Hierarchy

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Hierarchy

A group of people who form an ascending chain of power or authority.

Officers in a government, for example, form an escalating series of ranks or degrees of power, with each rank subject to the authority of the one on the next level above. In a majority of hierarchical arrangements, there are a larger number of people at the bottom than at the top.

Originally, the term was used to mean government by a body of priests. Currently, a hierarchy is used to denote any body of individuals arranged or classified according to capacity, authority, position, or rank.

West's Encyclopedia of American Law, edition 2. Copyright 2008 The Gale Group, Inc. All rights reserved.

HIERARCHY, eccl. law. A hierarchy signified, originally, power of the priest; for in the beginning of societies, the priests were entrusted with all the power but, among the priests themselves, there were different degrees of power and authority, at the summit of which was the sovereign pontiff, and this was called the hierarchy. Now it signifies, not so much the power of the priests as the border of power.

A Law Dictionary, Adapted to the Constitution and Laws of the United States. By John Bouvier. Published 1856.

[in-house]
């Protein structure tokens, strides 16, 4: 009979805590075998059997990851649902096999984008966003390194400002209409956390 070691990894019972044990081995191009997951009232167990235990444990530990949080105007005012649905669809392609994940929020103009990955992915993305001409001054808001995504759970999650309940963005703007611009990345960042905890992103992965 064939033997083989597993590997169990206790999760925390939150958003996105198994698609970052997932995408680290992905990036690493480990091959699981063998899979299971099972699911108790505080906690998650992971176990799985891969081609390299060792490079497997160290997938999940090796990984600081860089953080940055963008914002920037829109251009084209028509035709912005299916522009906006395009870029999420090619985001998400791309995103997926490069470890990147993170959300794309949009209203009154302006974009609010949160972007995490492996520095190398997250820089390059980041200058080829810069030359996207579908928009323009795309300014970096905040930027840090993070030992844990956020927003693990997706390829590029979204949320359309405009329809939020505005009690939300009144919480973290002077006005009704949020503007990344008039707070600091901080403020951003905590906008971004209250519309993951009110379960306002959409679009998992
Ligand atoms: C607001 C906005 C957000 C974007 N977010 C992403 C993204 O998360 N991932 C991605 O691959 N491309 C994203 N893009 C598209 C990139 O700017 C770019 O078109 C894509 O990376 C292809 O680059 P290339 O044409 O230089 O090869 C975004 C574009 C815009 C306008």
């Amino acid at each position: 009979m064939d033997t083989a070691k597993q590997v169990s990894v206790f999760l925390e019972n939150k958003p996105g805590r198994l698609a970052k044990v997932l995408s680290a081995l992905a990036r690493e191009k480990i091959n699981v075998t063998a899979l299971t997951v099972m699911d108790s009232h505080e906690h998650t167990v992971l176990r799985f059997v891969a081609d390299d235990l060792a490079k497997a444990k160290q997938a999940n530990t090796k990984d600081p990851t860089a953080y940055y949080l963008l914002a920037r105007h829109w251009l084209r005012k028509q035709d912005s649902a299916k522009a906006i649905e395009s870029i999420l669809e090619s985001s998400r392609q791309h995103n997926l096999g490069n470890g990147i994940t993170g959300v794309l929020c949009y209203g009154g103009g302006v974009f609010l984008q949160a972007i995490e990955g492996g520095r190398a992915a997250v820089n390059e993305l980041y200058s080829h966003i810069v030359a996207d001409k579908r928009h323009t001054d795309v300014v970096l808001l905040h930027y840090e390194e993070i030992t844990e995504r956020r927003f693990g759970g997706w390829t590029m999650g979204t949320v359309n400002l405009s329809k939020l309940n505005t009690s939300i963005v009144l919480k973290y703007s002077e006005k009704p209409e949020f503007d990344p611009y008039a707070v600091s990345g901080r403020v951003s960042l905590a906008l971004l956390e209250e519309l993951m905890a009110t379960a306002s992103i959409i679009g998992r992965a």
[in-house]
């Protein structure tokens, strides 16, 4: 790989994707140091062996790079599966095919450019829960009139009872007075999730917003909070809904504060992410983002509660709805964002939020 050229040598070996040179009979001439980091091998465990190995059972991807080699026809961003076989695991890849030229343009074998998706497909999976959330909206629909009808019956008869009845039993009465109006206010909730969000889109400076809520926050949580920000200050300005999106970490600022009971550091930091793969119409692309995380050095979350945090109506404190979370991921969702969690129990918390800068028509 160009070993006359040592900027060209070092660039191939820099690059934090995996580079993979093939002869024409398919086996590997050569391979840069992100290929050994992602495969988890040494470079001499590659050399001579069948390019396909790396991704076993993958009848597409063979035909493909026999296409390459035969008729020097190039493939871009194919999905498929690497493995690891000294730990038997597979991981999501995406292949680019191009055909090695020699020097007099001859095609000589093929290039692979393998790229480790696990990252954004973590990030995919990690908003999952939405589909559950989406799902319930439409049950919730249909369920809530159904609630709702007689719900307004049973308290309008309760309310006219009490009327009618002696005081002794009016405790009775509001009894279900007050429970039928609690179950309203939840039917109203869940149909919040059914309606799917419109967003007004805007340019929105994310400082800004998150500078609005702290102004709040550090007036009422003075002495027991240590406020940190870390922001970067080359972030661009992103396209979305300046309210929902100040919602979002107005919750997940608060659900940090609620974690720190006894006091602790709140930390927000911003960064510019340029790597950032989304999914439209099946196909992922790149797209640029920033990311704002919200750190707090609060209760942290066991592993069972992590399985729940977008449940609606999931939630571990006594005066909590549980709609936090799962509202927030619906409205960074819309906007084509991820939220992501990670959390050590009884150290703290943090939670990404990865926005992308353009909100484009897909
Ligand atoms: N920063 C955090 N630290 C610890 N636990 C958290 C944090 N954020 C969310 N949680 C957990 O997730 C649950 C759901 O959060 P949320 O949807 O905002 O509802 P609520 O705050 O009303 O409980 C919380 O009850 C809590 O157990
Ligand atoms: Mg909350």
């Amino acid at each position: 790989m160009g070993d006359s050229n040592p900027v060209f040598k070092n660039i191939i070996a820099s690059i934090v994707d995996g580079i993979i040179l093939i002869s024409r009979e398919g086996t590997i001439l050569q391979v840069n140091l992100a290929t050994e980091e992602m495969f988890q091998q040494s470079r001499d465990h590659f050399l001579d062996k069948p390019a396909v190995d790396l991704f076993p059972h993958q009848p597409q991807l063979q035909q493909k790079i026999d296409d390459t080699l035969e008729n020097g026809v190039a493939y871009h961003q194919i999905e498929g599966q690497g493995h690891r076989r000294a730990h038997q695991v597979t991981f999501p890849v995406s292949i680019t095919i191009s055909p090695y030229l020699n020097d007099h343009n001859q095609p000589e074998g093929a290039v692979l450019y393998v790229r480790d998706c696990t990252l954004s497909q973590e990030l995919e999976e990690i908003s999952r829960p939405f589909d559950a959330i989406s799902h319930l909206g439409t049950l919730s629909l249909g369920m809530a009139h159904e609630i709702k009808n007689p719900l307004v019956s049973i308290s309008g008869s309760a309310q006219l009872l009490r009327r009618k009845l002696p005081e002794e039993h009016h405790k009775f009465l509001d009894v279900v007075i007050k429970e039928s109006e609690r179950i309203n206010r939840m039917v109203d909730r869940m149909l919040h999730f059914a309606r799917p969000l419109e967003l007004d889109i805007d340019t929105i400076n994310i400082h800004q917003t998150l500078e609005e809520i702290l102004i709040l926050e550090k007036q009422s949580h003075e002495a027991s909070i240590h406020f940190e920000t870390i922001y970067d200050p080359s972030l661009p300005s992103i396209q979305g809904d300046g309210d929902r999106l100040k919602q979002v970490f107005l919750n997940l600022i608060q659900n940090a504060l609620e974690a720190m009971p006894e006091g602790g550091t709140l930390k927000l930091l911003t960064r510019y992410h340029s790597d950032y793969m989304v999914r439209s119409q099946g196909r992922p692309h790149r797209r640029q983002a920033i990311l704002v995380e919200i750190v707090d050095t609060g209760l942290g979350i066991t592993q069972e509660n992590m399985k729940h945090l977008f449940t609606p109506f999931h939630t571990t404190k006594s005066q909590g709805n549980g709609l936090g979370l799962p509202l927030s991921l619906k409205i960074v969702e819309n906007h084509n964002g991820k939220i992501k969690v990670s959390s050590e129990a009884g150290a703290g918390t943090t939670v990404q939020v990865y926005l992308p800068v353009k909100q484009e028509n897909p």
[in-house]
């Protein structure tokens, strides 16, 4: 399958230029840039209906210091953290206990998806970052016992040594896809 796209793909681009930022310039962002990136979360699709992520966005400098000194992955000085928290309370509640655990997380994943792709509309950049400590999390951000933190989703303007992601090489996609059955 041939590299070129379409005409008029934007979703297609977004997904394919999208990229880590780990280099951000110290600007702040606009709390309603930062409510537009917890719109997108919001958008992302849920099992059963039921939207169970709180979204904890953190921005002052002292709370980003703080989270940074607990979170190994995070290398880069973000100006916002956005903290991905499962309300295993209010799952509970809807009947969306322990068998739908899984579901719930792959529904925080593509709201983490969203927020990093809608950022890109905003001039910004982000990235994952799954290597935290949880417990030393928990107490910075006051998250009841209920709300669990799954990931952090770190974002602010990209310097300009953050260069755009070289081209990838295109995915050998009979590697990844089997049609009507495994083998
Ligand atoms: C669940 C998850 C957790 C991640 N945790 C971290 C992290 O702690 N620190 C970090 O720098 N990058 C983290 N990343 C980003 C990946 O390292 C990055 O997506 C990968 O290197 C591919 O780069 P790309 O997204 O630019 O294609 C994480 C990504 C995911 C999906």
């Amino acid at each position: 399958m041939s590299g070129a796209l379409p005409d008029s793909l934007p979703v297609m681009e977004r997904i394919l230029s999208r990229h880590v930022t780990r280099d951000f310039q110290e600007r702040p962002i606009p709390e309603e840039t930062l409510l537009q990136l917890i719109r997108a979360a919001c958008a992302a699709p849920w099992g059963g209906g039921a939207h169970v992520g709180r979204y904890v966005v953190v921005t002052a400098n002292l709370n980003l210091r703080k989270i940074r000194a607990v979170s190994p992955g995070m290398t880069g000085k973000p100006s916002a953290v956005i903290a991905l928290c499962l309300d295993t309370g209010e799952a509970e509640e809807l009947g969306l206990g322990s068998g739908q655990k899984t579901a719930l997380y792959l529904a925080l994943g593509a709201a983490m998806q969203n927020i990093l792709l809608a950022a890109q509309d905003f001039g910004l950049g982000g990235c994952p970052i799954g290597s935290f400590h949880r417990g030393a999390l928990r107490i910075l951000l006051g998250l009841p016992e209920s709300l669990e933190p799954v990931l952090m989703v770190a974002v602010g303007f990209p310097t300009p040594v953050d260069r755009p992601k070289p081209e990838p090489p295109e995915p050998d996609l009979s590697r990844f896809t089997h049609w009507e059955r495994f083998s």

References in periodicals archive ?
Tellingly, Sheriff Hampton, an embodiment of the "symbolic order," cannot but hierarchize the pair and see the "black" Aleck as the "white" Chick's "secretary" (155).
Derived from a patient and recurring naming of the ephemeral but valued objects that surround him, Brauntuch's work--a visual litany of the things he knows--demands attentiveness despite its disinclination to hierarchize subject matter.
It also refuses to hierarchize identities, while allowing space for privilege to be challenged.
In the reading process, one needs to identify and differentiate the various perspectives available in the text, and then coordinate and hierarchize them in order to get to the facts of the Textual Actual World.
Shifting away from languages that prefix and hierarchize the positions and status of givers and receivers, these essays promote engaged and situated readings.
Specifically, it operates to fragment and hierarchize the working class, locally, nationally, and internationally.